The issues around embedding ESG into the marketplace are multi-faceted, but one of the most important topics is the mismatch between the financial investment cycles and the long-term goals needed for achievement of ESG goals. This, said Sally Bridgeland, Chair And Non-Executive Director, Local Pensions Partnership Investments, is a fundamental issue that the industry may struggle with for some time.
At a recent Clear Path Analysis event, “ESG Investment Leader 2022,” Bridgeland presented her findings on this topic alongside other senior investment, insurance, and fund operation leaders, discussing how to do well in investment whilst embodying and bettering ESG practices.
The issue of a duration mismatch between ESG objectives that take decades to unfold and financial markets that have much shorter life cycles was one that was raised several times. The CFA Institute said the issue is a major recurring one in ESG. “There are structural reasons and practices that cause short-termism in financial markets, most notably, financial incentives and culture,” they said in their “Environmental, social, and governance issues in investing - A Guide for Investment Professionals” report. “ESG issues do not fit well with short-termism because they tend to affect financial performance over longer periods.”
"Sometimes, sadly, you need a crisis to change people’s thinking."
Bridgeland was largely of the same view that this short-termism had to be dropped. “Sometimes, sadly, you need a crisis to change people’s thinking,” she said on the matter. “[Such as] the cost-of-living crisis, for example, changes in the geopolitical environment, and emerging markets are making us realise that we do want to be invested in certain companies and countries,” she added. “However, at the same this is happening, the bulk of ESG fund AUM growth comes against a backdrop of extended multi-asset bull markets, which is a supportive tailwind.” This is the crux of the matter and a tricky challenge – getting ESG to make financial sense in a world where long-term and short-term outlooks don’t always see eye-to-eye.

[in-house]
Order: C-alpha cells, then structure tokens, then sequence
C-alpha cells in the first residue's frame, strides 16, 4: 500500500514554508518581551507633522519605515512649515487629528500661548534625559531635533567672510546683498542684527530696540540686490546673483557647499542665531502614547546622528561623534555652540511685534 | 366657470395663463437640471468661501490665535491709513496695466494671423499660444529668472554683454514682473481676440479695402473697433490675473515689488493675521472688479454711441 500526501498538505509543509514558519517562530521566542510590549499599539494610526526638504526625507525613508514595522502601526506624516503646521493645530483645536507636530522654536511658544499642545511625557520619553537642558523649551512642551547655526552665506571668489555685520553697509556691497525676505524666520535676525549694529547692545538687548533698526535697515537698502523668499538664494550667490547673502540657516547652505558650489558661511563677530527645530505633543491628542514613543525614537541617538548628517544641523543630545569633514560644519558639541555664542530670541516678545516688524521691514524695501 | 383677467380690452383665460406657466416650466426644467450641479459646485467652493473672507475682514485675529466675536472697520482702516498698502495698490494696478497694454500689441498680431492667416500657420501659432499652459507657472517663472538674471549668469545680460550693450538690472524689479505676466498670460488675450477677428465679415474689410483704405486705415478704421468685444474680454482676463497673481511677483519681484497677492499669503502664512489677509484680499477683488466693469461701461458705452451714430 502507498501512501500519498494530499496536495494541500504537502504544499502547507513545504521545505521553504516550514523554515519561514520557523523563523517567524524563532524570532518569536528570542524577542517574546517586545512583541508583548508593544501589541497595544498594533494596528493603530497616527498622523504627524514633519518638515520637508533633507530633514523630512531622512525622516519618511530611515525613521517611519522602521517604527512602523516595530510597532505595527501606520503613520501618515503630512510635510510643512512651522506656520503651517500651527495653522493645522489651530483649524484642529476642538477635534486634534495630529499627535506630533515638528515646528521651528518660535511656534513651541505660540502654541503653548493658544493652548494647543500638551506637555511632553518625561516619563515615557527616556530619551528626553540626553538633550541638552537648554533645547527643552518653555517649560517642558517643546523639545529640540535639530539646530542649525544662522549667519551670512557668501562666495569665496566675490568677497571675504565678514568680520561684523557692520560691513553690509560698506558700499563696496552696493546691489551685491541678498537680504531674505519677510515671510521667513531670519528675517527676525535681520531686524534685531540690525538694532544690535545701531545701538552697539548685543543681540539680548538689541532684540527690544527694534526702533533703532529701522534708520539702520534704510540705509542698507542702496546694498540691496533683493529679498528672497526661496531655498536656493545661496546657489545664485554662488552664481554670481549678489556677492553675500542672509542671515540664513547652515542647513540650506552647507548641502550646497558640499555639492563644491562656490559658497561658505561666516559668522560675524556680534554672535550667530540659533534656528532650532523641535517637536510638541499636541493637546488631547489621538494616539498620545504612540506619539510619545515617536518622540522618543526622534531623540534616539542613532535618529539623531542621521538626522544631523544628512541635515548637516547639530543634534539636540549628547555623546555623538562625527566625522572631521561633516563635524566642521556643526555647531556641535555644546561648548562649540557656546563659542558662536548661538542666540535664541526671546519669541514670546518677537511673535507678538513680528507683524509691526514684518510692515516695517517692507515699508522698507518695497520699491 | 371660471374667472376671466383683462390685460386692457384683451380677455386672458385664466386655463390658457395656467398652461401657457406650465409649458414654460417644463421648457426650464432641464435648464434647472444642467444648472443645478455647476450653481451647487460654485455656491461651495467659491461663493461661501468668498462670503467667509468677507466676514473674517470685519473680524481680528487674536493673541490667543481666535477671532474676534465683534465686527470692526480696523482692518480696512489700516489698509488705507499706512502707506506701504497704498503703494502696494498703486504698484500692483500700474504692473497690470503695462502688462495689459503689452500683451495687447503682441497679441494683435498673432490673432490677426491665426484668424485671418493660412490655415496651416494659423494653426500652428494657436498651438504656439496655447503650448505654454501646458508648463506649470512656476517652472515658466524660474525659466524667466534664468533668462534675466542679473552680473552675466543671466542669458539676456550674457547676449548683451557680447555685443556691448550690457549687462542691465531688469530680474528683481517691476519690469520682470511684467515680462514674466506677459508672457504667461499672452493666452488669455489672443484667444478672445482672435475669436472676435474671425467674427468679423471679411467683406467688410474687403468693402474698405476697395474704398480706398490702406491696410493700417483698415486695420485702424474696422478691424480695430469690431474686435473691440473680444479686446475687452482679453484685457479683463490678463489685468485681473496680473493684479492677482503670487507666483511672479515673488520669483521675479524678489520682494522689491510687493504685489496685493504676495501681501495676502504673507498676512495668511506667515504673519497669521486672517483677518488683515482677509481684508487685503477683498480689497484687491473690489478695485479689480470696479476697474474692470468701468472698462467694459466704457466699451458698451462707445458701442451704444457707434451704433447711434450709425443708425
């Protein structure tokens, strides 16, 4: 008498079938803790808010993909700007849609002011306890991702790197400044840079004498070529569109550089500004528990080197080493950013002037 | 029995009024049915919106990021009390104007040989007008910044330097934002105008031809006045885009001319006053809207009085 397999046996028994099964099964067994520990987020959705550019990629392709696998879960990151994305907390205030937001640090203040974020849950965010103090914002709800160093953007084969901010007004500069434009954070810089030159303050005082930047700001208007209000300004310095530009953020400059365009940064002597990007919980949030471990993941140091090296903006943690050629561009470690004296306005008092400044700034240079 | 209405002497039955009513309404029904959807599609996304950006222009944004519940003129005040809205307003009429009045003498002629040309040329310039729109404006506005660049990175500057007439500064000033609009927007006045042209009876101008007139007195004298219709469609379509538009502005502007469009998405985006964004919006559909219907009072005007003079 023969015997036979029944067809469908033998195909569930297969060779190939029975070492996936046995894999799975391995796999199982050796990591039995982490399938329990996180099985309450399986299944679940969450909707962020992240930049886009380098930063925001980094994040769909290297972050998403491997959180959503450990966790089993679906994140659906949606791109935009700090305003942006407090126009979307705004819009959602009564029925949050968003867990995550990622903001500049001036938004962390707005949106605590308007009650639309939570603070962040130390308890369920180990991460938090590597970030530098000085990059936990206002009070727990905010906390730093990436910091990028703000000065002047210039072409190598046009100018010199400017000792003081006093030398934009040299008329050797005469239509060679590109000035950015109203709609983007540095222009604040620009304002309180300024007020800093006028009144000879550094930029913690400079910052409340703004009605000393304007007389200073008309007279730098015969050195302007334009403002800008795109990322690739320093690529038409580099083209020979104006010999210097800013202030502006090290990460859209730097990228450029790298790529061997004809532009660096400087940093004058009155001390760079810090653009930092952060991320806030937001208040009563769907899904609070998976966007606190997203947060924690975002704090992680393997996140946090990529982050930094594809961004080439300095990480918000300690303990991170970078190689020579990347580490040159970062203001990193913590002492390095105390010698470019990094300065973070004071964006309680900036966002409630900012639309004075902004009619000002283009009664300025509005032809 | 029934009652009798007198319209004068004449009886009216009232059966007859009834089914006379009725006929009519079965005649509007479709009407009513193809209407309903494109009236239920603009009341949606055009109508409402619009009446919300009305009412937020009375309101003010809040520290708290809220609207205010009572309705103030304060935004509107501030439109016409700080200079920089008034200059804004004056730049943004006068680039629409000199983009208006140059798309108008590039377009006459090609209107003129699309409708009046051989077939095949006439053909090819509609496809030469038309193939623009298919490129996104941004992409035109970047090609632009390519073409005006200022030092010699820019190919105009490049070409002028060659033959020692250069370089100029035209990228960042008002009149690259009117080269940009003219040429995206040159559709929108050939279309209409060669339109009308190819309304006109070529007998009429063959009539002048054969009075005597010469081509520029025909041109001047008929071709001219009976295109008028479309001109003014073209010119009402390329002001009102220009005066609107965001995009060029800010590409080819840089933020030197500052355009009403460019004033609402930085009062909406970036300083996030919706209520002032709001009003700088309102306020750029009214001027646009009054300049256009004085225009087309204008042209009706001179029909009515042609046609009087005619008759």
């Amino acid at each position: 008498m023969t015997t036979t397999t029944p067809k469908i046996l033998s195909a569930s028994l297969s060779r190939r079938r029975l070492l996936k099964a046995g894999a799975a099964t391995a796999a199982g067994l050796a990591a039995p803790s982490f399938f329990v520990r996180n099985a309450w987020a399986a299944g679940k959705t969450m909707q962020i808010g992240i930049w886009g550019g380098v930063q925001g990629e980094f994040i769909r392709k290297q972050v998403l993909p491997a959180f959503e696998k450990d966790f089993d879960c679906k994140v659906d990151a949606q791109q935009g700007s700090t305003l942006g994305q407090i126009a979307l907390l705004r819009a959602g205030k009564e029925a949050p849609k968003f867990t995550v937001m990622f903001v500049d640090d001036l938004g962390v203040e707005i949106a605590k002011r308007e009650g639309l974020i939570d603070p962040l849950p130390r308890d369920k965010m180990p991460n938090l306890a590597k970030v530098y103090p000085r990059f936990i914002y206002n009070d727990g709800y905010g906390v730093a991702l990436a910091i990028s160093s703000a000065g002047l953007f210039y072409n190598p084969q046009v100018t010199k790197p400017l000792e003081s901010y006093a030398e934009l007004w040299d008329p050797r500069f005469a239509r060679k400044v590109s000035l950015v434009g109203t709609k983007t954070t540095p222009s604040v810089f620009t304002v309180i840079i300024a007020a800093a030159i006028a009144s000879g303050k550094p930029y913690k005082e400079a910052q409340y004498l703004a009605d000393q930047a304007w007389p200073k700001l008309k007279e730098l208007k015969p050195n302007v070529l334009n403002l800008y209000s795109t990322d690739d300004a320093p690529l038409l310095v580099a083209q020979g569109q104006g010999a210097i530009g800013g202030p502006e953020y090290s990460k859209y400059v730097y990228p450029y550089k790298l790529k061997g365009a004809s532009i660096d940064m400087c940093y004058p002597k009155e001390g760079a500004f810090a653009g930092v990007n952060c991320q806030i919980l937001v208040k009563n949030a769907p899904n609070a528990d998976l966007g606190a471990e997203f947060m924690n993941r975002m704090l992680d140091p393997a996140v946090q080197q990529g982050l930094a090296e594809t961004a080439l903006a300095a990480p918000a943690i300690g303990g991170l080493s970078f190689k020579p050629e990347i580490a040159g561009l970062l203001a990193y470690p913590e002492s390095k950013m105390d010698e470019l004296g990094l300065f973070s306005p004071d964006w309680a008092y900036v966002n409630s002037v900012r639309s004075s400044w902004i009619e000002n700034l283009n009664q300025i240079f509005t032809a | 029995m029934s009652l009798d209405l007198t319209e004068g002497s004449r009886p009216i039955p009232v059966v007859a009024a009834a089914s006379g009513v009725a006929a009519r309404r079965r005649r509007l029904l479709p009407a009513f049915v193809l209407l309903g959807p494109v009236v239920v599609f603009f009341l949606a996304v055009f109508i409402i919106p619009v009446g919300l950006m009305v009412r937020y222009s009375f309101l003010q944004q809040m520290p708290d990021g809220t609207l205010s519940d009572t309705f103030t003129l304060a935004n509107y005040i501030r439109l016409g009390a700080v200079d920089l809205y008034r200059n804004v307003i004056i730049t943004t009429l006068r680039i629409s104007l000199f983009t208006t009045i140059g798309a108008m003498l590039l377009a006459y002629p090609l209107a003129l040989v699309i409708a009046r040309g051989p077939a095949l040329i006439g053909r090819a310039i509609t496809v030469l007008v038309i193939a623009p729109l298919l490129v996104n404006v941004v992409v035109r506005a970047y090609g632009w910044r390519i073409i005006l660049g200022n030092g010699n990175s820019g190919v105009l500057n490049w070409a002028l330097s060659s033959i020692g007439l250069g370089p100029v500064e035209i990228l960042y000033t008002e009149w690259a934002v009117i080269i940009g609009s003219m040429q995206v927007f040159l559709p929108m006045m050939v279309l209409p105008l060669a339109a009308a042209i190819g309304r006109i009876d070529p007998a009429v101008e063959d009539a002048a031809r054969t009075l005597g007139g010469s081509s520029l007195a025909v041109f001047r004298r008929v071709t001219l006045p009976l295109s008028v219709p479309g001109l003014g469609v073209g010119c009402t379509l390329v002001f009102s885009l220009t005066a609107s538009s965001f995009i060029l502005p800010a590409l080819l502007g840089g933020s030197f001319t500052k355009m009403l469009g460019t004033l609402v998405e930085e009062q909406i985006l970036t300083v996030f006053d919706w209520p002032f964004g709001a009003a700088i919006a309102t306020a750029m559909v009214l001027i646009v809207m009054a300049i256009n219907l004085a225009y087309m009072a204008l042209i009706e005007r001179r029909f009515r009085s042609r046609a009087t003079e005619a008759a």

A further aspect to consider is whether there will be a constant bull market between now and 2050, Bridgeland said, when many net zero and other ESG goals have set themselves to be achieved. This raises the fundamental question of how asset managers and owners can work to bridge this gap. especially considering that bear markets will test the mettle of these strategies.
Pension market issues
“The additional challenge is that time horizons are artificially pulled in. In truth their beneficiaries will still be around for the rest of their lives."
“The additional challenge is that time horizons are artificially pulled in,” she said. Because many big UK pension funds are reaching the end of their journey plans, they have de-risked and are trying to buy out their liabilities with insurance companies. “This phenomenon creates an artificial time horizon, because in truth their beneficiaries will still be around for the rest of their lives,” Bridgeland said.
Her solution to navigating this issue is that it must be solved from the top with bosses and other leaders making firm and public decisions on which direction they will go, and then sticking to those plans to provide clarity.
“Are we just trying to make money or is there a bigger legacy we must confront?”
“Are we just trying to make money or is there a bigger legacy we must confront?” she said. “Having priorities and articulating them in English – not maths – is crucial to changing the kinds of conversations we have.”
This was featured in the Environmental, Social, Governance Investing Europe 2022 report. To read the interview in full and the rest of the report, click here.
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